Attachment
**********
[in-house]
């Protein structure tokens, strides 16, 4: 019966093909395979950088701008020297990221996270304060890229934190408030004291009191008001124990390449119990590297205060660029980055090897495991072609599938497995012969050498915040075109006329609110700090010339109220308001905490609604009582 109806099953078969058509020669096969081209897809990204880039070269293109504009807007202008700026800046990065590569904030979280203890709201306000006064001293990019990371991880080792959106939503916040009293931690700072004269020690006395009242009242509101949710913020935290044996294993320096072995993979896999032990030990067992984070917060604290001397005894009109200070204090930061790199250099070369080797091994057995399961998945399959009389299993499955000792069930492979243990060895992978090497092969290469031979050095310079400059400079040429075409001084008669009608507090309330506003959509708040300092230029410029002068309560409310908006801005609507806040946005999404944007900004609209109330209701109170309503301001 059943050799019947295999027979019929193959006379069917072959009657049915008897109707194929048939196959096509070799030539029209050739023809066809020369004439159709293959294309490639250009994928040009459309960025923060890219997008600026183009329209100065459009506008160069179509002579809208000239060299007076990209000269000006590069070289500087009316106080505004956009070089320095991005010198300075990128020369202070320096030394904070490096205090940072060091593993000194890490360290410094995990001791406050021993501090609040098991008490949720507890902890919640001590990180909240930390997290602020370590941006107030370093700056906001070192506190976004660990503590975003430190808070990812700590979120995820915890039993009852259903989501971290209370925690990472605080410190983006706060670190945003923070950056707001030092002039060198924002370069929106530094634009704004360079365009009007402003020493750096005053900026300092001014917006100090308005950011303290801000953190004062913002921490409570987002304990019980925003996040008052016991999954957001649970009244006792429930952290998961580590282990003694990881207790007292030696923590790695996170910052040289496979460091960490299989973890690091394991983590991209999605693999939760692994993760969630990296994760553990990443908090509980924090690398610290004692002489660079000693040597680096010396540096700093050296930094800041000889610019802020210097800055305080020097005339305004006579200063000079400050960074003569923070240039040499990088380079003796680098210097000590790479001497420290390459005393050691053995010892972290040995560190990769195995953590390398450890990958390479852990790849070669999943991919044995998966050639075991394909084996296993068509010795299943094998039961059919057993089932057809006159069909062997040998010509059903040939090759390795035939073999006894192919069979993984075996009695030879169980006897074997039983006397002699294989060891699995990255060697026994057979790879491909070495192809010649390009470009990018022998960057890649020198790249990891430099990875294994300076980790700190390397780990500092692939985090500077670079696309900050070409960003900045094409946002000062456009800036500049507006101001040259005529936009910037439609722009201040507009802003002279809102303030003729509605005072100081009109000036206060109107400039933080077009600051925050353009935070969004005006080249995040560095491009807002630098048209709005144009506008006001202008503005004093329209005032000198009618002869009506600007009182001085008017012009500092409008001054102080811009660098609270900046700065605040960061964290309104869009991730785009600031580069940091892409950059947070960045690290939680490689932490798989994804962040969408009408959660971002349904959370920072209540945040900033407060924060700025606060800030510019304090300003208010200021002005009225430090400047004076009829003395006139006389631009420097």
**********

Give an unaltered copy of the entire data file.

[in-house]
């Protein structure tokens, strides 16, 4: 019966093909395979950088701008020297990221996270304060890229934190408030004291009191008001124990390449119990590297205060660029980055090897495991072609599938497995012969050498915040075109006329609110700090010339109220308001905490609604009582 109806099953078969058509020669096969081209897809990204880039070269293109504009807007202008700026800046990065590569904030979280203890709201306000006064001293990019990371991880080792959106939503916040009293931690700072004269020690006395009242009242509101949710913020935290044996294993320096072995993979896999032990030990067992984070917060604290001397005894009109200070204090930061790199250099070369080797091994057995399961998945399959009389299993499955000792069930492979243990060895992978090497092969290469031979050095310079400059400079040429075409001084008669009608507090309330506003959509708040300092230029410029002068309560409310908006801005609507806040946005999404944007900004609209109330209701109170309503301001 059943050799019947295999027979019929193959006379069917072959009657049915008897109707194929048939196959096509070799030539029209050739023809066809020369004439159709293959294309490639250009994928040009459309960025923060890219997008600026183009329209100065459009506008160069179509002579809208000239060299007076990209000269000006590069070289500087009316106080505004956009070089320095991005010198300075990128020369202070320096030394904070490096205090940072060091593993000194890490360290410094995990001791406050021993501090609040098991008490949720507890902890919640001590990180909240930390997290602020370590941006107030370093700056906001070192506190976004660990503590975003430190808070990812700590979120995820915890039993009852259903989501971290209370925690990472605080410190983006706060670190945003923070950056707001030092002039060198924002370069929106530094634009704004360079365009009007402003020493750096005053900026300092001014917006100090308005950011303290801000953190004062913002921490409570987002304990019980925003996040008052016991999954957001649970009244006792429930952290998961580590282990003694990881207790007292030696923590790695996170910052040289496979460091960490299989973890690091394991983590991209999605693999939760692994993760969630990296994760553990990443908090509980924090690398610290004692002489660079000693040597680096010396540096700093050296930094800041000889610019802020210097800055305080020097005339305004006579200063000079400050960074003569923070240039040499990088380079003796680098210097000590790479001497420290390459005393050691053995010892972290040995560190990769195995953590390398450890990958390479852990790849070669999943991919044995998966050639075991394909084996296993068509010795299943094998039961059919057993089932057809006159069909062997040998010509059903040939090759390795035939073999006894192919069979993984075996009695030879169980006897074997039983006397002699294989060891699995990255060697026994057979790879491909070495192809010649390009470009990018022998960057890649020198790249990891430099990875294994300076980790700190390397780990500092692939985090500077670079696309900050070409960003900045094409946002000062456009800036500049507006101001040259005529936009910037439609722009201040507009802003002279809102303030003729509605005072100081009109000036206060109107400039933080077009600051925050353009935070969004005006080249995040560095491009807002630098048209709005144009506008006001202008503005004093329209005032000198009618002869009506600007009182001085008017012009500092409008001054102080811009660098609270900046700065605040960061964290309104869009991730785009600031580069940091892409950059947070960045690290939680490689932490798989994804962040969408009408959660971002349904959370920072209540945040900033407060924060700025606060800030510019304090300003208010200021002005009225430090400047004076009829003395006139006389631009420097």